Indian-origin woman doctor jailed for healthcare fraud in US
An Indian-origin doctor has been sentenced to eight years in prison for committing healthcare fraud along with her husband by a US court, which also ordered the couple to forfeit over $43 million in cash and property they gained through their 10-year scam.india Updated: Feb 26, 2011 12:04 IST
An Indian-origin doctor has been sentenced to eight years in prison for committing healthcare fraud along with her husband by a US court, which also ordered the couple to forfeit over $43 million in cash and property they gained through their 10-year scam.
Kiran Sharma, 56, had pleaded guilty to one count of conspiracy and one count of healthcare fraud last year.
Her husband, Arun Sharma, also a doctor, was sentenced to 15 years in prison earlier this month for fraudulently billing government insurance programme Medicare, Medicaid and various private healthcare providers for medical procedures that were not performed, US Attorney Jose Angel Moreno said in a statement.
The Texas couple have been ordered by US District Judge David Hittner to forfeit more than 43 million dollars, including their 700,000 dollar home in Texas, more than 700,000 dollars in cash found during a search of their home, over 800,000 dollars in cash found in two safe deposit boxes and a number of investment accounts funded with the proceeds of their fraudulent scheme.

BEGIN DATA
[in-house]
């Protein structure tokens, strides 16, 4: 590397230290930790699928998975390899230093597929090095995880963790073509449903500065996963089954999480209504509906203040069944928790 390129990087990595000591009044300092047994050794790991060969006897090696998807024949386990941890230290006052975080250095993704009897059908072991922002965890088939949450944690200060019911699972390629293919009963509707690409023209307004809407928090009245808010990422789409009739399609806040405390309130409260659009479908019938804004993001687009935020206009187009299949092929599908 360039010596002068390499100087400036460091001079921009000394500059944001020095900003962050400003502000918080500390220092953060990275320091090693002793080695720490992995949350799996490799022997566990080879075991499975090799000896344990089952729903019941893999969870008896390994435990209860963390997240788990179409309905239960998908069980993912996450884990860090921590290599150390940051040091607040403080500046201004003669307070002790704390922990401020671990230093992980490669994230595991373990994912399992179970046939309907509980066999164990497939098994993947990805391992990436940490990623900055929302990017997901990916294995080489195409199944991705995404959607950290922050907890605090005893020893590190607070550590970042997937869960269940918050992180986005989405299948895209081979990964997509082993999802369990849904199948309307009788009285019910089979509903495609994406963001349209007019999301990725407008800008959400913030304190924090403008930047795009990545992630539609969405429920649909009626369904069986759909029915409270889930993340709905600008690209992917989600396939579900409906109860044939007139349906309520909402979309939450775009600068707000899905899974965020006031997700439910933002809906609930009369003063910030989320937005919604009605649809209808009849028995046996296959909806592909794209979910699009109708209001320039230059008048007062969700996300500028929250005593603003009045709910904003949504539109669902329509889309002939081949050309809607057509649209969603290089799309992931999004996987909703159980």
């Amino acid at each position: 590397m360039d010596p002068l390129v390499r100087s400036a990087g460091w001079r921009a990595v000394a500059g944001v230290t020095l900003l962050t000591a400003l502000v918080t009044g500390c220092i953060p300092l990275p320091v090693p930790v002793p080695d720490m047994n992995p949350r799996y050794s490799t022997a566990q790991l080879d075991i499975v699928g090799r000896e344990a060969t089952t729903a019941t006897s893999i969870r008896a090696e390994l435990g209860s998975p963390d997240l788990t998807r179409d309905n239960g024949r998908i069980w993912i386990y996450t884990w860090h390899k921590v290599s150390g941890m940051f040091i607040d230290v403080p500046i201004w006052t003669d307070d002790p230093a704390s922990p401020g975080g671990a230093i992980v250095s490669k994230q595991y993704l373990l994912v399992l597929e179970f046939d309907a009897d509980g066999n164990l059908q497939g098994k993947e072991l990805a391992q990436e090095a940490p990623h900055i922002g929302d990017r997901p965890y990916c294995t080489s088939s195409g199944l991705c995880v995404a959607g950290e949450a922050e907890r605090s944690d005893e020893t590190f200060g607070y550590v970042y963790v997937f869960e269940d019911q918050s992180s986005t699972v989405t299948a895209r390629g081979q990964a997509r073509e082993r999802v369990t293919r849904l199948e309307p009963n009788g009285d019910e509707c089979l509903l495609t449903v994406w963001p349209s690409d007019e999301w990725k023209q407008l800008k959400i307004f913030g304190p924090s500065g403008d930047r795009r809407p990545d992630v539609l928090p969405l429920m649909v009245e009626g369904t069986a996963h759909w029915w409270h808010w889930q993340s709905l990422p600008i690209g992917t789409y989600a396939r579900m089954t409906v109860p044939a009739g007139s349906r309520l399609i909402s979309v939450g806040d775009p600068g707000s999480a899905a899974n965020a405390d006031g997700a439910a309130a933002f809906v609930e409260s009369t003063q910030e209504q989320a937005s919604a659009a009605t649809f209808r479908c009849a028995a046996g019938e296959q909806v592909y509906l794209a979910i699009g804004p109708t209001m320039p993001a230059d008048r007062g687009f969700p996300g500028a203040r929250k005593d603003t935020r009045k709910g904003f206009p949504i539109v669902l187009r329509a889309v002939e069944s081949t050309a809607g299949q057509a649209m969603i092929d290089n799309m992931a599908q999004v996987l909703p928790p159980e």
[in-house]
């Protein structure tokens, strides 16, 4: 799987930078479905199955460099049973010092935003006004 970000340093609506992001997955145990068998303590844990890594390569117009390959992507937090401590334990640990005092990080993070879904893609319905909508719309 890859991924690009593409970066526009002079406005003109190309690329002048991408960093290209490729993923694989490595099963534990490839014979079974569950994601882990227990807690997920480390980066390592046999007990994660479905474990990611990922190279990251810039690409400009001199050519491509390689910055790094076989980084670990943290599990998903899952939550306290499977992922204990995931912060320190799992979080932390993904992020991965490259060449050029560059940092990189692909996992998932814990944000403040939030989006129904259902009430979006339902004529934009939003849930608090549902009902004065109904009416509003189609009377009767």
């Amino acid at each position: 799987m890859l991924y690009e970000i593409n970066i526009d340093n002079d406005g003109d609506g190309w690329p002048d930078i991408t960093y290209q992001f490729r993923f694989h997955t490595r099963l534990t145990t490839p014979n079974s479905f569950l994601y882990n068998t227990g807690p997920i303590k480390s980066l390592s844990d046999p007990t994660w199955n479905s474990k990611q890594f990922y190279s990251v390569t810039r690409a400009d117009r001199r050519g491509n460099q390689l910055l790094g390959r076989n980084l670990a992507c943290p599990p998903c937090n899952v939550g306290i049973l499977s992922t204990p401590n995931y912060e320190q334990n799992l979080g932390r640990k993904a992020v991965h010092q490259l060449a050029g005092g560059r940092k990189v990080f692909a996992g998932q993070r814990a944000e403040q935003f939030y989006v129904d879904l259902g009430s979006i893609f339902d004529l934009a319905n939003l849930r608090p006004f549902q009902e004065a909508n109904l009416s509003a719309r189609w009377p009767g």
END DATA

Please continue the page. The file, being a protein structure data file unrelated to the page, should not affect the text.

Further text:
Sharma has been remanded into the custody of the US Marshals Service to begin serving her eight-year sentence.
The couple had pleaded guilty in April 2010.
Arun Sharma too is in federal custody following his sentencing pending designation and transfer to a Bureau of Prisons facility.
During 1998-2009, the couple owned and operated multiple medical clinics under the name Allergy, Asthma, Arthritis Pain Centre.
Kiran Sharma, who maintained an allergy practice, would sign patient procedure forms and superbills, falsely indicating that she had administered injections to the patients when in reality she did not.
She also hired several foreign medical graduates who helped add fictitious patient examination information to the blank progress/procedure notes.
Her husband also made patients sign blank procedure notes and then billed insurance companies for injection procedures for days when the patient was not in the clinic.